FRANKFORT, KENTUCKY -- Joe Megerle was suspicious when a stranger approached him just after sunrise in Devou Park and asked him for the time.
His suspicion turned to fear when, moments later, the man made a U-turn, stopped his car in the middle of the road and walked toward him.
Megerle, a retired Cinergy worker with bad knees and a bad back, reached into his pocket and cocked the hammer on the .25-caliber pistol he carried on his morning walks.
When the stranger pulled a gun from his waist band and rushed Megerle, Megerle shot first. The stranger fell at his feet. Megerle was uninjured.
"I've thought about how I could've gotten out of it, and there was no way," Megerle said this week in his first media interview since the shooting Aug. 19, 1999. "It was like having your back against the wall and a big Mack truck was bearing down on you."
"Where could I have gone?"
Megerle, now 59, credits his life to a 1996 law that made it legal for qualified people to carry a concealed weapon. The law took effect five years ago this month.
When the law was being debated in the legislature, some citizens and officials predicted a blood bath. Street corners and Little League games would dissolve into Wild West-like scenarios, they said, with people settling disagreements over gunfire.
Five years and more than 62,000 permits later, that hasn't proven true.
"I think it's worked out exactly as I predicted it would," said state Rep. Bob Damron, D-Nicholasville, who sponsored the 1996 legislation.
"I don't think anyone can find fault with it."
Police and other officials interviewed could not recall an incident in the last five years in which a gun carried under the law was used illegally.
But anecdotal evidence exists of people defending themselves with permitted guns: An elderly woman in Bowling Green shot a group of teen-age intruders who broke into her home; a man in Louisville used his concealed weapon to thwart a group of gun-brandishing bank robbers.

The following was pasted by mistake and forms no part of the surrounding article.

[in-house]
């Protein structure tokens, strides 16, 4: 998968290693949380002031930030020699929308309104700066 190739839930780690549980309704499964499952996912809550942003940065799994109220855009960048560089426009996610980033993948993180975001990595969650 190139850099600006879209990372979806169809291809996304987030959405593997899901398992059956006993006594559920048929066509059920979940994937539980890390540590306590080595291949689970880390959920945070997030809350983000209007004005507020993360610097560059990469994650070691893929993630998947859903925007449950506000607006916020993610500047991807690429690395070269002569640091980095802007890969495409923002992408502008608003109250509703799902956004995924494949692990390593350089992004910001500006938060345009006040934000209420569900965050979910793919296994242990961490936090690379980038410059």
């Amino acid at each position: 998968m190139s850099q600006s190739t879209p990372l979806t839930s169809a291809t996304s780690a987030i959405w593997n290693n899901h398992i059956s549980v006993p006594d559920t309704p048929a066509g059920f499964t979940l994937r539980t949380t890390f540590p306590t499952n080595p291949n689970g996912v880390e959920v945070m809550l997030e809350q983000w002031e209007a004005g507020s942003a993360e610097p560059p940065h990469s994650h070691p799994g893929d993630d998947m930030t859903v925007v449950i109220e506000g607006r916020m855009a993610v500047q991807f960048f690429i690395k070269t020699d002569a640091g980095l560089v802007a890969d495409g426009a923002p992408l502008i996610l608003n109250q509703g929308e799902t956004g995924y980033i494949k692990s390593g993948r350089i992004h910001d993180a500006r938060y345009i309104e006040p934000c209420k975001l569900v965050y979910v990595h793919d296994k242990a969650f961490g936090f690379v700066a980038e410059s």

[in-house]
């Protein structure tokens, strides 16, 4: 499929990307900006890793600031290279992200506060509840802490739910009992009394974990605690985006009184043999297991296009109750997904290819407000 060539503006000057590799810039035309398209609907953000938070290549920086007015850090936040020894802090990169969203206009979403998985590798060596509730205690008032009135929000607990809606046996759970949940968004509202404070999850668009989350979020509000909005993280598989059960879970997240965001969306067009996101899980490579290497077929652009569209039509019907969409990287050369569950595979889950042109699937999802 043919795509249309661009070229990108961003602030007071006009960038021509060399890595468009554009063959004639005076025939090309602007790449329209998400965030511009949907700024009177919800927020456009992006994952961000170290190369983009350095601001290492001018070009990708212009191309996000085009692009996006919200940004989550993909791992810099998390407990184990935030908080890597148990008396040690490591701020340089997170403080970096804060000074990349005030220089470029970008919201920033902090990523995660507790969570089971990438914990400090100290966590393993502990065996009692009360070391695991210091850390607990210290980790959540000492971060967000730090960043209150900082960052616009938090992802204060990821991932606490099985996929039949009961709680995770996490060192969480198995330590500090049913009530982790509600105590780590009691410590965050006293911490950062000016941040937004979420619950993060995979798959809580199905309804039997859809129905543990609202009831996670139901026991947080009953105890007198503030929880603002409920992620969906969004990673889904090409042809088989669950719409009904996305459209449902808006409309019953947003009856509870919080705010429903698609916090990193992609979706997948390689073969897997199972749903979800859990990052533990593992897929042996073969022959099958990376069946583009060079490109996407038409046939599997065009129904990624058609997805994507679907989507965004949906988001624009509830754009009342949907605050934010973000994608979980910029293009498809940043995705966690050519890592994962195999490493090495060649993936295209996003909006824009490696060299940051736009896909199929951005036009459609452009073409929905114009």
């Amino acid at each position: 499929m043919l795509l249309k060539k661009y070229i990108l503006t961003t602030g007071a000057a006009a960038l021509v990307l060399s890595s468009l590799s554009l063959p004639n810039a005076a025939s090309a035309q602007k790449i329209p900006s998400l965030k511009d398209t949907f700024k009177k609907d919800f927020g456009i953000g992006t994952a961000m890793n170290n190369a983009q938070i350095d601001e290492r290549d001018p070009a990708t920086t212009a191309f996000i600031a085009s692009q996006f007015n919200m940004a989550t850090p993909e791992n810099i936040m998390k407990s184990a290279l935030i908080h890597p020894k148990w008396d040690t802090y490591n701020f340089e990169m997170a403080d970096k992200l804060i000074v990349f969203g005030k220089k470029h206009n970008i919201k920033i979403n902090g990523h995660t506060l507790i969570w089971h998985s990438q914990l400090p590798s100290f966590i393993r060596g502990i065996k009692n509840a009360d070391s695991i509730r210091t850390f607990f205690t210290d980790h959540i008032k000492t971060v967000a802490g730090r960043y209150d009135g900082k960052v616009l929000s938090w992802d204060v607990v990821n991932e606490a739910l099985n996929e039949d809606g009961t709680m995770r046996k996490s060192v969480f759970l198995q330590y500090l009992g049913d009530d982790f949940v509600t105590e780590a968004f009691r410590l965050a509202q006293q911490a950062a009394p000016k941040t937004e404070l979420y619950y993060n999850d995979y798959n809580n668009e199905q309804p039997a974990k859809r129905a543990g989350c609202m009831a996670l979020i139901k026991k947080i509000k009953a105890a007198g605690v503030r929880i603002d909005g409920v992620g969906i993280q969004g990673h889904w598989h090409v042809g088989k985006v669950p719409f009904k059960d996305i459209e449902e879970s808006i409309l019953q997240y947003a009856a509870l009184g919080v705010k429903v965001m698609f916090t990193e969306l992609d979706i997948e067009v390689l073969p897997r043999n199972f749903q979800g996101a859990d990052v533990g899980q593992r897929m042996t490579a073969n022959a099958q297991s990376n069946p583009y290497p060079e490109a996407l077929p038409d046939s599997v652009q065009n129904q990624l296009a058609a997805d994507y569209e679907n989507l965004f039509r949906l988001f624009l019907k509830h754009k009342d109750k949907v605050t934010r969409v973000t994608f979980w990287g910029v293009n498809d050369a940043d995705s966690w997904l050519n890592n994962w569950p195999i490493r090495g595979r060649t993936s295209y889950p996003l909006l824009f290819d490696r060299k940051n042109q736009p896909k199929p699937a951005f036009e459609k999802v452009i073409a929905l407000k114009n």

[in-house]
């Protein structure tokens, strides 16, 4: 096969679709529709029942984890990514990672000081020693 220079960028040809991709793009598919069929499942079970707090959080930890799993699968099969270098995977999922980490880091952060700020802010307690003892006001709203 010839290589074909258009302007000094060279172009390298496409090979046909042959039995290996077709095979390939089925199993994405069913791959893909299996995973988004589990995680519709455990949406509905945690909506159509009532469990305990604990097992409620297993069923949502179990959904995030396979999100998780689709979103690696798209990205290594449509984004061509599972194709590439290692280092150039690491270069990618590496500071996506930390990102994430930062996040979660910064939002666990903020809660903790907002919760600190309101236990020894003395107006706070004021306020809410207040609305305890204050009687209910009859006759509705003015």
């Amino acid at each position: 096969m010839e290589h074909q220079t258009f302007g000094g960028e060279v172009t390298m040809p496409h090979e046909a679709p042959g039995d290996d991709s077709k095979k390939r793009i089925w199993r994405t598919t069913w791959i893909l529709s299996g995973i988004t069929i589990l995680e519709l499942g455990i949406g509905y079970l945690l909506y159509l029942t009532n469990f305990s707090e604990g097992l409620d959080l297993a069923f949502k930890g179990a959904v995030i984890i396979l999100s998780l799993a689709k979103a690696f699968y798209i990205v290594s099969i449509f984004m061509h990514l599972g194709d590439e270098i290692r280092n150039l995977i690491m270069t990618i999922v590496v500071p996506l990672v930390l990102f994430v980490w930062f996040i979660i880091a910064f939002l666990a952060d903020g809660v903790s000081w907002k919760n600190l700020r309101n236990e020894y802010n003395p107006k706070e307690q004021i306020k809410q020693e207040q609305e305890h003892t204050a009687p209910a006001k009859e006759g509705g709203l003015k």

"We haven't seen large increases in violent crimes involving handguns as a result of people having carry-concealed permits," said Lt. Lisa Rudzinski, KSP spokeswoman. "People who commit violent crimes - some of them may have had concealed-carry permits. But the majority of them do not."
That's because the people who have the permits are law-abiding citizens, say proponents of the law. To obtain a permit, an applicant must clear a thorough background check and complete an eight-hour classroom and target-training course.
That rigorous training and strict background check have been key to the law's success, said Florence Police Chief Tom Kathman.
"They've done a very good job of requiring the training and trying to evaluate those people who are applying," he said. "I think that has been the major focus of whether the program has been successful or not."
Kathman said the law has created no problem for him. He was neutral on the idea in 1996, he said.
But other police organizations weren't.
The Kentucky Association of Chiefs of Police opposed the bill, saying that more guns would mean more incidences of gun-related injuries. Craig Birdwhistell, executive director of the association, said so far that hasn't happened.
"No, we haven't experienced the problems that some of our chiefs of police have anticipated," he said.
Birdwhistell said despite the statistics, the Kentucky police chief's association is still against an armed populous.
"I don't think our membership have changed their minds," said Birdwhistell, a former Georgetown police chief. "They don't think that putting more weapons out on the street is the way to solve crime."
Megerle, though, said it's the only thing that saved him from being a victim of crime. Megerle has often wondered how he could have avoided shooting James Kennedy, but he's never second-guessed his decision to do so.
Kennedy, who was hit in the head and chest, recovered. He pleaded guilty this summer to charges of robbery and being a persistent felony offender and was sentenced to 15 years in prison. He'd previously served time for burglary, receiving stolen property and disorderly conduct.
Megerle counts his blessings. "If it wasn't for that firearm, I could have very well been hurt," he said.
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